- 18 Mar 08, 22:45 GMT
Perhaps Mark Zuckerberg read our recent interview with Sir Tim Berners-Lee or perhaps Facebook's founder realises that privacy will go on being the hot topic for internet users that it's become over the past twelve months.
Whatever the reason, Facebook has unveiled what it says is a new policy on privacy. The press release says the aim is to give users more control over the information they choose to share. It goes on to explain that the two main features are "a standardized privacy interface across the site and new privacy options."
Is that perfectly clear? Well, not entirely. What is a "standardized privacy interface" when it's at home? The 75% of users who never bother to change their default privacy settings probably won't care. But read on, and it seems the main change is the ability to differentiate between different groups of friends - and give them different levels of access to your information.
This is interesting because it tackles one of the issues that worried many older users of social networking sites when the phenomenon took off last year. Namely, do I really want to mix my different sets of friends - work, college, pub, family - in one great big melting pot? So you might share a joke with your managers at work - but do you really want them to see the photos of your stag night?
Now you can put them on a separate list - and, according to Facebook, they won't realise because your lists are known only to you. Which deals with that embarrassing situation where the boss asks you to be his friend and you don't quite know how to give him the brush-off. Now you just put him in a list all of his own.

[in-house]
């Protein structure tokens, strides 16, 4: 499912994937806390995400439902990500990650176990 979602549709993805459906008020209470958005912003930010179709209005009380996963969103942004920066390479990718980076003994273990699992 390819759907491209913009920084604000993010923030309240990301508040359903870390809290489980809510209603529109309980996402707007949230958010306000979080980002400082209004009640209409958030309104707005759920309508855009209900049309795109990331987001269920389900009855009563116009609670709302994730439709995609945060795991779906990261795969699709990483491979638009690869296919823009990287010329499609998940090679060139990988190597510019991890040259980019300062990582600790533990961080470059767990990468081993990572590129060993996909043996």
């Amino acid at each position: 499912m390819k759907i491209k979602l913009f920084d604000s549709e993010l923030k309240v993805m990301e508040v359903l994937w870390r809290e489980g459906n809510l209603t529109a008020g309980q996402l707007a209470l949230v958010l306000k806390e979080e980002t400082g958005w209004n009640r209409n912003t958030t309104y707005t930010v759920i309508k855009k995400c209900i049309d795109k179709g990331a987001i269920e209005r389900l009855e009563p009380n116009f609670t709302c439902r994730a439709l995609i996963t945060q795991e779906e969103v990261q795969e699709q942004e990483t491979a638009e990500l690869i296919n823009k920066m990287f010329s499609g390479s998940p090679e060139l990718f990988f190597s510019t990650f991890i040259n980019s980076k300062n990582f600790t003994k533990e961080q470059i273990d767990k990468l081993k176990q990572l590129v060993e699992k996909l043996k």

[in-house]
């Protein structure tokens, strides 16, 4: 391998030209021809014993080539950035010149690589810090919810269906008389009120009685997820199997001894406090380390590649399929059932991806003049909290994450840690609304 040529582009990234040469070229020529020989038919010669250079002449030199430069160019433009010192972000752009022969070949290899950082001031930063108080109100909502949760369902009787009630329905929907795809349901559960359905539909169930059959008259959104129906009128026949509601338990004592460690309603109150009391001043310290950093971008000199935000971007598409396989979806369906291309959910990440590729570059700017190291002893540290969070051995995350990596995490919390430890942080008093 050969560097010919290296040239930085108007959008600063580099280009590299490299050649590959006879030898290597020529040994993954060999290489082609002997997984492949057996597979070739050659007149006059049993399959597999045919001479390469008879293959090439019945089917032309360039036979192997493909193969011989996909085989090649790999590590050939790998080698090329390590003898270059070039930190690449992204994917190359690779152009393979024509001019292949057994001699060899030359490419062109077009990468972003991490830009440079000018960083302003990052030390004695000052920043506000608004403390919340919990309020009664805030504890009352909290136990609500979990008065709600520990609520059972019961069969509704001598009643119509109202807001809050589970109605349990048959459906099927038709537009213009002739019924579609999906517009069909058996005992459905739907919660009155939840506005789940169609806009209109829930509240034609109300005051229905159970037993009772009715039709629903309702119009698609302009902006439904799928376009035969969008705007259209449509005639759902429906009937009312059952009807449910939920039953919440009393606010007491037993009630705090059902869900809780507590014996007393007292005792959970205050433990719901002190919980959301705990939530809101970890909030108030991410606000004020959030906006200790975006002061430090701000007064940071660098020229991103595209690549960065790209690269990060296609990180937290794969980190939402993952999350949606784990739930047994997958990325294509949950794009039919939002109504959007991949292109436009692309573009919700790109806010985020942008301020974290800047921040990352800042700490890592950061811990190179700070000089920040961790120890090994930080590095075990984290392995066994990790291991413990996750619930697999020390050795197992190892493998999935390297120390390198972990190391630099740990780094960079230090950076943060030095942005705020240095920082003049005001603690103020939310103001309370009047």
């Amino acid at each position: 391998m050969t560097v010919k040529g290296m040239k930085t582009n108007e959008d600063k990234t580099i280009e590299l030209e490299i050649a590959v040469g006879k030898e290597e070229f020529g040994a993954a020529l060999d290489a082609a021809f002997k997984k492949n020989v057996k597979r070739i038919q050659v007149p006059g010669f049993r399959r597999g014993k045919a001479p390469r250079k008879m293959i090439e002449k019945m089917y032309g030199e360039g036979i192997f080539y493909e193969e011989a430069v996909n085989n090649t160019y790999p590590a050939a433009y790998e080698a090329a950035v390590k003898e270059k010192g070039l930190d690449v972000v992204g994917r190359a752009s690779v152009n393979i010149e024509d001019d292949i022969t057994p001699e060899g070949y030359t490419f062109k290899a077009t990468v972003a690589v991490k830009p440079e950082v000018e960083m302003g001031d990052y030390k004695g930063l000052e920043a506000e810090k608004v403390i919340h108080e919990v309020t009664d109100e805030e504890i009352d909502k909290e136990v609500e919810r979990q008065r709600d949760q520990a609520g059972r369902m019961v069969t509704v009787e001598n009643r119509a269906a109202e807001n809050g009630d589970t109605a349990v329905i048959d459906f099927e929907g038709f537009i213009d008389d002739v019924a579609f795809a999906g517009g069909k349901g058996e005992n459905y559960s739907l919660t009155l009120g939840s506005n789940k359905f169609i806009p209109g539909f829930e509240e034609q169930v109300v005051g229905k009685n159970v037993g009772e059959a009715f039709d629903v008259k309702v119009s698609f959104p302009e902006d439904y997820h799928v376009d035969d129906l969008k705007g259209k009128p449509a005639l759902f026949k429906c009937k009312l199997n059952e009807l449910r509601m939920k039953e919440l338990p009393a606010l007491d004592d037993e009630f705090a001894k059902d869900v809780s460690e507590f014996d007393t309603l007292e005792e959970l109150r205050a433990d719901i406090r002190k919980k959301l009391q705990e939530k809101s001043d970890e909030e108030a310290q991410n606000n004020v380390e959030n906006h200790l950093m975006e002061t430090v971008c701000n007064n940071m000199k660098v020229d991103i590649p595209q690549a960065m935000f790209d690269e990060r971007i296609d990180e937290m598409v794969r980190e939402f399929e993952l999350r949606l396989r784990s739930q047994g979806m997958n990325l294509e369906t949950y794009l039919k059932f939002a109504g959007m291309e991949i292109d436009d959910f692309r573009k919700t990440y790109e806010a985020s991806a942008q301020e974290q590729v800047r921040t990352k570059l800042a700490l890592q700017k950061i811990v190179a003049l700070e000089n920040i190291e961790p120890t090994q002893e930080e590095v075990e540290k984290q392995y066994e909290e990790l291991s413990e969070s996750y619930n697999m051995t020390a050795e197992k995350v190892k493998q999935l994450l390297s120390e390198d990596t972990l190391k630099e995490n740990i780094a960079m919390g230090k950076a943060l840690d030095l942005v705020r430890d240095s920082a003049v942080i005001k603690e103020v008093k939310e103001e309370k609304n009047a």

Mind you, in my case I've found that mixing up a strange brew of old friends, new friends, colleagues and people I've never met, has its charms. I've been perfectly happy for them all to get exactly the same information - and quite careful not to place anything online that I would not want any single one of them to see. Dividing them back into separate social groups might - for me at least - diminish the appeal.
What is clear is that using Facebook and navigating its etiquette is becoming a lot more complicated. What started off as a nice clean whiteboard where you could leave simple messages for your friends has become a sophisticated and sometimes irritating game of social chess.
By the way, Facebook has also confirmed that it's launching a chat application. So now you'll also have to decide just which of your friends goes on your buddy list. Decisions, decisions.
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